The sound was alien to her. Alien, but natural. It was the sound of fear. The sound of dying. Not that she knew that it was, in fact, dying — but she knew it didn’t sound good. It stared at her as it lay there spasming. Its black eyes filled with the abyss.
She was shaking too, trapped in its stare. A car sped past, its lights fading into the night. A decision was needed. A diagnosis. A verdict. She considered driving home; thought of her bed. But — that wasn’t right. Was it? She knew what was expected. She knew she had to take responsibility. She had to end its suffering. That was the civilised thing to do. The humane thing. If the roles were reversed, and the deer was standing over her, she’d want the same. Right? She’d never killed anything before. Not really — she’d set mouse traps and swatted insects, but that was different. Wasn’t it? This was basically her size. It felt more. Probably. That meant something. It had to. She looked around for a rock. But even if she found one big enough she’d hardly be able to lift it. She had some tools in the car…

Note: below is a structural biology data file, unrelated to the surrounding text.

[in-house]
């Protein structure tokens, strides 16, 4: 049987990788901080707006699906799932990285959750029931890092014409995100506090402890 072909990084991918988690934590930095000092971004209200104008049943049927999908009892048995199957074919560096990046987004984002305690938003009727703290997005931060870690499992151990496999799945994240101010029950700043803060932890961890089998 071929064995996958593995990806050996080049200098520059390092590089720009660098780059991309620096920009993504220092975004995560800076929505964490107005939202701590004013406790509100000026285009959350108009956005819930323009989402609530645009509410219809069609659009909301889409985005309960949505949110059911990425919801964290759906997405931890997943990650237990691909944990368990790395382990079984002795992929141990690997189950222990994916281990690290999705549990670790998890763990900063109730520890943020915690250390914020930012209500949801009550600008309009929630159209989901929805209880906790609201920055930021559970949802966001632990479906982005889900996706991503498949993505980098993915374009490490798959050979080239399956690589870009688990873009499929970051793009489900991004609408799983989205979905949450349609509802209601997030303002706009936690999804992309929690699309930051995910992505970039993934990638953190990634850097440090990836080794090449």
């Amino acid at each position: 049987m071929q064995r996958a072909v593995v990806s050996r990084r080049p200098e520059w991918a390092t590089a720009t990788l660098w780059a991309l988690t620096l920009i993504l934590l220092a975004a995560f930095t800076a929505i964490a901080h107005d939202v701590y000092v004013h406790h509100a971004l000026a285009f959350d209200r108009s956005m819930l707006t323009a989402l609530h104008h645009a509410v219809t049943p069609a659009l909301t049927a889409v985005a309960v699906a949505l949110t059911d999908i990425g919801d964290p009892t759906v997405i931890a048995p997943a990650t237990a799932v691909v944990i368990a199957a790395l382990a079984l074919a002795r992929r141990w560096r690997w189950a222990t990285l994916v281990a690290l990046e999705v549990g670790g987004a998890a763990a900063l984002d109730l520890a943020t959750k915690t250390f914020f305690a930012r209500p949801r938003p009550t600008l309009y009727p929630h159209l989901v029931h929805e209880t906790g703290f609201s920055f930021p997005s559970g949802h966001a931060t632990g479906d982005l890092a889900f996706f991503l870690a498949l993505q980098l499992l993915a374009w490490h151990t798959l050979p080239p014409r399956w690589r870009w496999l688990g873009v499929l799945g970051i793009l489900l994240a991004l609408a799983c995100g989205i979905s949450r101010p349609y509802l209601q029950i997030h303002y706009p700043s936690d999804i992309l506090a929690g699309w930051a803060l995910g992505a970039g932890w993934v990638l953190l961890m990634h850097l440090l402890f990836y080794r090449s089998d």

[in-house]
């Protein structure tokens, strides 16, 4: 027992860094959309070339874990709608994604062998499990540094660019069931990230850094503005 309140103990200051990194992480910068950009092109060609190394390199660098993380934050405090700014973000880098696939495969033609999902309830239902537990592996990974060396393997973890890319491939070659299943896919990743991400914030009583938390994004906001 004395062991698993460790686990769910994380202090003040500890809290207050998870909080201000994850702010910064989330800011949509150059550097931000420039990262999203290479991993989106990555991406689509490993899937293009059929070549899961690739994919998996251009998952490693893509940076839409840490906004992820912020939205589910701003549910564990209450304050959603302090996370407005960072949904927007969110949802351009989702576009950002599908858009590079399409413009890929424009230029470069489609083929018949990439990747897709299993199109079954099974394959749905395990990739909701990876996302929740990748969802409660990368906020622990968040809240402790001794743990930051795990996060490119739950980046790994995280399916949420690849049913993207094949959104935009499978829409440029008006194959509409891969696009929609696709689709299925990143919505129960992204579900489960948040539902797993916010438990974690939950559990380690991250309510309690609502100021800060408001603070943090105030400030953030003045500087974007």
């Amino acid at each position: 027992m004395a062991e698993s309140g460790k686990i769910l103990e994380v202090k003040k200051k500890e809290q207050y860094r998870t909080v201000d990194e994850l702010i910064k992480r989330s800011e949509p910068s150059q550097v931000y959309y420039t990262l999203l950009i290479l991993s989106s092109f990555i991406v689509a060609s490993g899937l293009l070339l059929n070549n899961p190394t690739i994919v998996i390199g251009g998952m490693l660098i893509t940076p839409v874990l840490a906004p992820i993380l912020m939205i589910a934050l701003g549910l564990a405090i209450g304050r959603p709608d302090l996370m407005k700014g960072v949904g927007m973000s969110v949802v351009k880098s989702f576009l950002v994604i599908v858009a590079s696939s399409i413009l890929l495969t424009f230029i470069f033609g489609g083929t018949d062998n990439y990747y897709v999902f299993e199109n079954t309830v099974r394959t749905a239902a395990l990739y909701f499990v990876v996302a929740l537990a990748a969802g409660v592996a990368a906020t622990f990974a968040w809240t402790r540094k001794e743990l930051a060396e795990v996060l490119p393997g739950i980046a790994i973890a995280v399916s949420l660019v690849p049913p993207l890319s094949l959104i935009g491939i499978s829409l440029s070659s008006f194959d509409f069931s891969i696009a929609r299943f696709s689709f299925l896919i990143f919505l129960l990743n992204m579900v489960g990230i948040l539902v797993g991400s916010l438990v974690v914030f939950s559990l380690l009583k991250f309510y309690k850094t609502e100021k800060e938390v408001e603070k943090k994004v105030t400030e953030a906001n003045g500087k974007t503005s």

She stood over the animal, wrench in hand. She wondered if she’d eaten deer before. If she’d eaten it she should be able to kill it, right? She’d certainly eaten other things — other animals — and if she was content to eat meat, but not to kill for it, that was hypocrisy. Wasn’t it? She raised the tool over her head. Such a beautiful animal. One deft blow should do it.
* * *
One deft blow hadn’t done it. She noticed her blood flecked sleeve as she turned the key to her apartment. Oliver was waiting, circling under her legs before running to his empty bowl. The smell made her gag slightly as she opened the tin, Oliver diving in head first before she could finish forking the food out. The eyes came back to her. She had done what needed doing. Though traumatic, she was sure that if she hadn’t gone through with it, it would have haunted her the rest of her life. This she could move past. It was almost a formative experience. She’d taken control of the situation. For herself, and for the deer.
She threw some chicken fingers in the oven and fell back on the couch, Oliver curling up in her lap, vibrating beneath her hand. A documentary was starting on the TV. It was about the horrors of trophy hunting. She wondered how anybody could see it as sport. A poacher posed next to a dead zebra. Its eyes stared back at her. Oliver stopped purring. She looked down at her bloodied shirt. She was suddenly hit with the profound sense that it all meant something — everything in that instant. She teetered on the edge of the epiphany, allowing herself to fall towards it; ready to submit to a higher knowledge; to embrace a new understanding — and then the oven alarm went off.